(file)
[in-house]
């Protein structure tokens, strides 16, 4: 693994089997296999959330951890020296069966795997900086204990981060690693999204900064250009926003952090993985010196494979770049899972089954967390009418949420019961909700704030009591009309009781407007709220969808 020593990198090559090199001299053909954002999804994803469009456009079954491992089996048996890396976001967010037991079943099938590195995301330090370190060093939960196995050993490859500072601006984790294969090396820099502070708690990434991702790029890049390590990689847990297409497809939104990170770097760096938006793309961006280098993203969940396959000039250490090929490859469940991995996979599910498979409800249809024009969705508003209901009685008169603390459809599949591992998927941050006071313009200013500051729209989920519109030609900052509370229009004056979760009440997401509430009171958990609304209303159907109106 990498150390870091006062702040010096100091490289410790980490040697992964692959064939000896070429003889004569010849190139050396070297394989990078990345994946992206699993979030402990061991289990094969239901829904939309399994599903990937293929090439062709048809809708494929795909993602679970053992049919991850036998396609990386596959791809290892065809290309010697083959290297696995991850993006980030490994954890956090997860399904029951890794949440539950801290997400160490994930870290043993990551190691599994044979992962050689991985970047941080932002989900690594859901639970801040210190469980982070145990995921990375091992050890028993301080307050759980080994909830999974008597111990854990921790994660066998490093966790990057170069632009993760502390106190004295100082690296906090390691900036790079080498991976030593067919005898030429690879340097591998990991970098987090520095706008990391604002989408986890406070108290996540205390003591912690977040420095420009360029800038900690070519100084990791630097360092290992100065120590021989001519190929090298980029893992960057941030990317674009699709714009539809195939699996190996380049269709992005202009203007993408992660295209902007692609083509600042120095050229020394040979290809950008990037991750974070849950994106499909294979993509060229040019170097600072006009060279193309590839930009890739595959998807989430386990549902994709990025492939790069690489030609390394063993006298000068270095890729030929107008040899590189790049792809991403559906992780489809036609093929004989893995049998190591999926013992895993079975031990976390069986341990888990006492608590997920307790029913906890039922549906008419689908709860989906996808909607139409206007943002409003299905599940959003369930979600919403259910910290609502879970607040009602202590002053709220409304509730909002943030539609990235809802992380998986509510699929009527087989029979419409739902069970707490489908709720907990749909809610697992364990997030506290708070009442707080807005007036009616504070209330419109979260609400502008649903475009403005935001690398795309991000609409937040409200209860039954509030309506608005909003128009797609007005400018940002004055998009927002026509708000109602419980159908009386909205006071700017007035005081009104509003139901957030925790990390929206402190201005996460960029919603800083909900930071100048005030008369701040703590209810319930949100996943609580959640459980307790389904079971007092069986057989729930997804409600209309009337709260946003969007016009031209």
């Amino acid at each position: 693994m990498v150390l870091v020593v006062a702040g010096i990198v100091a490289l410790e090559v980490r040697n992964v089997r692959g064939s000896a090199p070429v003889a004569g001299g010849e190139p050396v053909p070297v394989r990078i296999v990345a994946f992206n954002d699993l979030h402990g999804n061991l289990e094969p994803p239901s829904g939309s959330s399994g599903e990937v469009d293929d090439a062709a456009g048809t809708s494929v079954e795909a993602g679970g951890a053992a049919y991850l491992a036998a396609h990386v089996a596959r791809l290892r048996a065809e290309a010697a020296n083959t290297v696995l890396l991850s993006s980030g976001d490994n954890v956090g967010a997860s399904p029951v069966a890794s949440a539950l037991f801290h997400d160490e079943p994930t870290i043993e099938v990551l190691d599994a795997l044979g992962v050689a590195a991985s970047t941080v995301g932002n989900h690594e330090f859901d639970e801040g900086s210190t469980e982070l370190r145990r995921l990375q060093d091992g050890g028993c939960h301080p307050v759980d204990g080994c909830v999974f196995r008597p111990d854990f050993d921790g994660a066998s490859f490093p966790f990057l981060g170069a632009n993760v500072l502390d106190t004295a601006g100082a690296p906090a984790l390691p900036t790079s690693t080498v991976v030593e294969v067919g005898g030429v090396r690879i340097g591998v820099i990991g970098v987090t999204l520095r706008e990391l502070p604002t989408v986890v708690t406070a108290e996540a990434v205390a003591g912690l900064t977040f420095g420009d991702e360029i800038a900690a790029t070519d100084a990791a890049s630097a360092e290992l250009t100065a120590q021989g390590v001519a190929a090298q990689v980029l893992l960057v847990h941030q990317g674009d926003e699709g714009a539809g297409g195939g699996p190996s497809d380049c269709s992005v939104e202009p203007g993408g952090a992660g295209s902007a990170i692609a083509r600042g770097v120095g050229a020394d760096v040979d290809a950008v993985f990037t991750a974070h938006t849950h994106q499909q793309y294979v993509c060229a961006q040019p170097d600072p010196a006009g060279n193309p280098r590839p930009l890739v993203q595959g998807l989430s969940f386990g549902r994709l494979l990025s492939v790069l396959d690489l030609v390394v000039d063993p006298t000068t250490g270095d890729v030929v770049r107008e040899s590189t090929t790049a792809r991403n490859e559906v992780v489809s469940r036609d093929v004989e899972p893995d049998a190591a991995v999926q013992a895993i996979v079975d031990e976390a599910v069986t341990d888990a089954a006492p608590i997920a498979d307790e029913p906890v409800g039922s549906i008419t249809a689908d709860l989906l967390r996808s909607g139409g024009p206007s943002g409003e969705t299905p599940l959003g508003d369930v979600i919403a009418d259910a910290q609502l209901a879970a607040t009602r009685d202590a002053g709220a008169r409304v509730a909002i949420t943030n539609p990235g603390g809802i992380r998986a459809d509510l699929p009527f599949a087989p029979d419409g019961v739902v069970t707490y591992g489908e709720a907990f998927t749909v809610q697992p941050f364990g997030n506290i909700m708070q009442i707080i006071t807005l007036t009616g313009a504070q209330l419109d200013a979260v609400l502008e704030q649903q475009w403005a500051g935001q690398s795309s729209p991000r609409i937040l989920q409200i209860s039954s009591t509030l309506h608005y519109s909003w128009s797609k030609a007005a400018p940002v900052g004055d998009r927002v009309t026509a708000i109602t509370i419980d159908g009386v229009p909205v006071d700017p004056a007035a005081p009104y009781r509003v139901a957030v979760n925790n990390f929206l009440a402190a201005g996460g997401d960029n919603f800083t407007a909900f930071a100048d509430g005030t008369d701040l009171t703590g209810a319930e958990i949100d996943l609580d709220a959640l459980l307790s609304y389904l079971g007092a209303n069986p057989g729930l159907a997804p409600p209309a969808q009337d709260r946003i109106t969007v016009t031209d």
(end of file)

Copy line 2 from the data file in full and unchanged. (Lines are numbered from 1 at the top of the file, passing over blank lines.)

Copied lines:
């Protein structure tokens, strides 16, 4: 693994089997296999959330951890020296069966795997900086204990981060690693999204900064250009926003952090993985010196494979770049899972089954967390009418949420019961909700704030009591009309009781407007709220969808 020593990198090559090199001299053909954002999804994803469009456009079954491992089996048996890396976001967010037991079943099938590195995301330090370190060093939960196995050993490859500072601006984790294969090396820099502070708690990434991702790029890049390590990689847990297409497809939104990170770097760096938006793309961006280098993203969940396959000039250490090929490859469940991995996979599910498979409800249809024009969705508003209901009685008169603390459809599949591992998927941050006071313009200013500051729209989920519109030609900052509370229009004056979760009440997401509430009171958990609304209303159907109106 990498150390870091006062702040010096100091490289410790980490040697992964692959064939000896070429003889004569010849190139050396070297394989990078990345994946992206699993979030402990061991289990094969239901829904939309399994599903990937293929090439062709048809809708494929795909993602679970053992049919991850036998396609990386596959791809290892065809290309010697083959290297696995991850993006980030490994954890956090997860399904029951890794949440539950801290997400160490994930870290043993990551190691599994044979992962050689991985970047941080932002989900690594859901639970801040210190469980982070145990995921990375091992050890028993301080307050759980080994909830999974008597111990854990921790994660066998490093966790990057170069632009993760502390106190004295100082690296906090390691900036790079080498991976030593067919005898030429690879340097591998990991970098987090520095706008990391604002989408986890406070108290996540205390003591912690977040420095420009360029800038900690070519100084990791630097360092290992100065120590021989001519190929090298980029893992960057941030990317674009699709714009539809195939699996190996380049269709992005202009203007993408992660295209902007692609083509600042120095050229020394040979290809950008990037991750974070849950994106499909294979993509060229040019170097600072006009060279193309590839930009890739595959998807989430386990549902994709990025492939790069690489030609390394063993006298000068270095890729030929107008040899590189790049792809991403559906992780489809036609093929004989893995049998190591999926013992895993079975031990976390069986341990888990006492608590997920307790029913906890039922549906008419689908709860989906996808909607139409206007943002409003299905599940959003369930979600919403259910910290609502879970607040009602202590002053709220409304509730909002943030539609990235809802992380998986509510699929009527087989029979419409739902069970707490489908709720907990749909809610697992364990997030506290708070009442707080807005007036009616504070209330419109979260609400502008649903475009403005935001690398795309991000609409937040409200209860039954509030309506608005909003128009797609007005400018940002004055998009927002026509708000109602419980159908009386909205006071700017007035005081009104509003139901957030925790990390929206402190201005996460960029919603800083909900930071100048005030008369701040703590209810319930949100996943609580959640459980307790389904079971007092069986057989729930997804409600209309009337709260946003969007016009031209």